The hardest part


I haven't written or shared much about Liam lately, because as he grows older, our lives become infinitely harder and more complicated. It's not so easy to put into words every achievement/setback these days, because so much of the problem now is mental and behavioural. It's not as simple as announcing that he's finally started walking, or he can finally go down a slide. Now, there are layers and layers of complexity. Every step forward is inevitably followed by two steps back. For every moment of joy there are a hundred moments of frustration and sadness. It's not so easy to share the precise nature of how challenging everyday is, how frustrating and exhausting, and often it's so much easier not to say anything at all, or to reply with a standard 'he's fine', whenever anyone asks how he's doing. There's a conflict within me with wanting people to understand the nature of his disorder without sounding like I'm complaining or being ungrateful for my life, and needing support from people who won't be dismissive or saying things like 'at least he's...' or 'he'll get there eventually', or 'but look how much he's grown!'

And so I've stopped talking about him altogether. I've become an expert at changing the subject or just nodding whenever someone says something that I know is meant to be comforting but really only diminishes the magnitude of what we face everyday.

But today, I thought I'd try.

Last week Liam fell down a flight of steps, because his legs suddenly gave way and had no strength. I now carry him up and down two flights of steps everyday because he doesn't want to walk them anymore and even though my arm is screaming by the time I get to the top, I know I'll keep doing it until we find a new place to move to without stairs, or with lift access.

We are looking into wheelchair options for him because even though he can walk, he cannot walk long distances without being in pain, leaving him crying all night. He's getting too big for his stroller and even though my son is not physically disabled, a wheelchair is our only other option for when he gets bigger because his muscles will never be magically stronger or able to keep him up and running for hours.

I cannot go anywhere with both boys on my own, because Liam needs my attention 100% of the time. He is easily distracted, he will run after anything that catches his eye in a second, he does not understand 'wait', he will scream and throw a fit if you try to hold his hand, and we still need to squeeze his 15kg body into a shopping trolley seat to do any shopping because otherwise we'd just be running after him.

He is nearly five years old and still in nappies. We get government support for nappies now because he qualifies for them due to his mental disability and inability to understand his body function or control them. People tell us how lucky we are to have that support. They don't understand what it's meant for us to have to change his nappies everyday for nearly five years now, and what it will mean for the unforeseeable future.

He can speak simple sentences and say simple words. But his responses to things might not actually be what he means. He could be repeating something someone else said, or say something out of an obsessive response. He also likes to say the 'opposite' thing. So when people tell us we're lucky that he's starting to speak, they don't realise how immensely frustrating it is communicating with someone who can only give you pieces of a puzzle with you trying to complete the rest of the picture on your own with absolutely no guidance. Communicating with Liam is like having a blank piece of paper with a few random lines and squiggles on them and being expected to know what the picture is.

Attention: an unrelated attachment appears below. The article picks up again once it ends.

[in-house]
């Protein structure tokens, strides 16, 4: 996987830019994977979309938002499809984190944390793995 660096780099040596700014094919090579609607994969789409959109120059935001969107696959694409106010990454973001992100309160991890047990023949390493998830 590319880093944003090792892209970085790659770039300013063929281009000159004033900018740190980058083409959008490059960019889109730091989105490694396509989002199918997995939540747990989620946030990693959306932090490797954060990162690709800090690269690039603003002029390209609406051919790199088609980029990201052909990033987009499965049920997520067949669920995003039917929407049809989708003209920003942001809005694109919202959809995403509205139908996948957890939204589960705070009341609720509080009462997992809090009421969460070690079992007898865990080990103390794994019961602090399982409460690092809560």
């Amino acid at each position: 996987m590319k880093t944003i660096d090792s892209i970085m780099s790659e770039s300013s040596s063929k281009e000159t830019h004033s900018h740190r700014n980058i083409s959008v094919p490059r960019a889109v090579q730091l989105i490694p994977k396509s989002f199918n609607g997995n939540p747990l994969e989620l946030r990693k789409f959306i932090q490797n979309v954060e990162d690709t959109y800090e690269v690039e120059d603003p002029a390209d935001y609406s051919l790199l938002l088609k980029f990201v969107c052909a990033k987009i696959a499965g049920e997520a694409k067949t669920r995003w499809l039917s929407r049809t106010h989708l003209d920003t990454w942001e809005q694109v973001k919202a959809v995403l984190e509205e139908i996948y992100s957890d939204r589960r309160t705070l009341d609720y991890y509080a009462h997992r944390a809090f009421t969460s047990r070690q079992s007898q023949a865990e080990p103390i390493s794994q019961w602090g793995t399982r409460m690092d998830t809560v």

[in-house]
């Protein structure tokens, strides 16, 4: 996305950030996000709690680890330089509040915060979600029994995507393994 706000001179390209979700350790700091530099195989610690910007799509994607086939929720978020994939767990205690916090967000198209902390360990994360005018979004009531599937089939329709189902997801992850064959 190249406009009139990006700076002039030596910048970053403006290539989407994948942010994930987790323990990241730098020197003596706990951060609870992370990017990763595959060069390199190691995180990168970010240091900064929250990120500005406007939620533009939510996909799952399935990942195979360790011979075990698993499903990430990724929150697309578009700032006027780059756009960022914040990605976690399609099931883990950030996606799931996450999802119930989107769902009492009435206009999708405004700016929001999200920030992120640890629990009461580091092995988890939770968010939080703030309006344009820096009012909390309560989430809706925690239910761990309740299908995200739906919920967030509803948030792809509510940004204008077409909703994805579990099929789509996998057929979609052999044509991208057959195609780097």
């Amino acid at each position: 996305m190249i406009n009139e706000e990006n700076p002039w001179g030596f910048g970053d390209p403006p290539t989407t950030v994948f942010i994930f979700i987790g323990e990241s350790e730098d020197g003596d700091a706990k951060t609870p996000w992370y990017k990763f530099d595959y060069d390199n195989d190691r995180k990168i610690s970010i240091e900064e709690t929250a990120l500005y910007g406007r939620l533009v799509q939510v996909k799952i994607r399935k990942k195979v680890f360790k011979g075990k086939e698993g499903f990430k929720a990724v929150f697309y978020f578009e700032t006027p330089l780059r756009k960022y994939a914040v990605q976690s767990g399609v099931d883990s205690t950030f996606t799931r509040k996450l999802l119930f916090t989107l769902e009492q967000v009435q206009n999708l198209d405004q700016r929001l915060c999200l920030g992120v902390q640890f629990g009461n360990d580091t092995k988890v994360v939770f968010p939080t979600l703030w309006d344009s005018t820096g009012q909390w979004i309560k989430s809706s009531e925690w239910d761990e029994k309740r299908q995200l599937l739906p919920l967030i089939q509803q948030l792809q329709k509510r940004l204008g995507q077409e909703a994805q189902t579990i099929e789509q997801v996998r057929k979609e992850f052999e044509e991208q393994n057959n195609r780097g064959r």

Liam goes to a special school where our current goals are to have him learn to put on a sweater by himself, have him brush his teeth without resistance, eat using a fork and spoon, and focus on doing tasks for more than two minutes at a time, because that is his current limit. We have been working on these goals for four months. If he manages to do this, it will be a success, and we'll move on to further goals. How long this will take is anyone's guess. But he enjoys his time there, and that's all I can ask for at the moment.

This is the tip of the iceberg of life with Liam, of life with a child with special needs. It is tough. It is complicated. I am in tears of frustration or anger or sadness every other day, almost as quickly as I rejoice in a smile or a spontaneous hug from him, or when I ask him who he likes at kindy and he replies with the name of a child who's actually in his class, instead of answering in gibberish.

Writing this feels disloyal. It feels like I'm asking for sympathy, or that I'm resenting or not loving my child enough, because I should be grateful, grateful, grateful, everyday. Because he was given to me. Because I'm apparently strong enough to handle this. Because a special boy needs special parents.

But most days I don't feel special. Most days, apart from trying to build a life for myself in a place where I still feel like such a stranger, I'm a lonely, exhausted mother who does not have a clue how to raise a child who needs so much all the time, when she has nothing left to give.

And amidst the cute pictures and funny anecdotes and trying to paint a positive picture of my life not because I want to impress anyone but because I desperately need to hold on to something good for myself, that's my reality.

And today, I wanted to be real.

Comments

  1. I hear you...... and I offer you a virtual hug.

    ReplyDelete
  2. I think what you do is extraordinary.

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    Replies
    1. Sorry I only saw this comment now! Thank you so much for your kind words.

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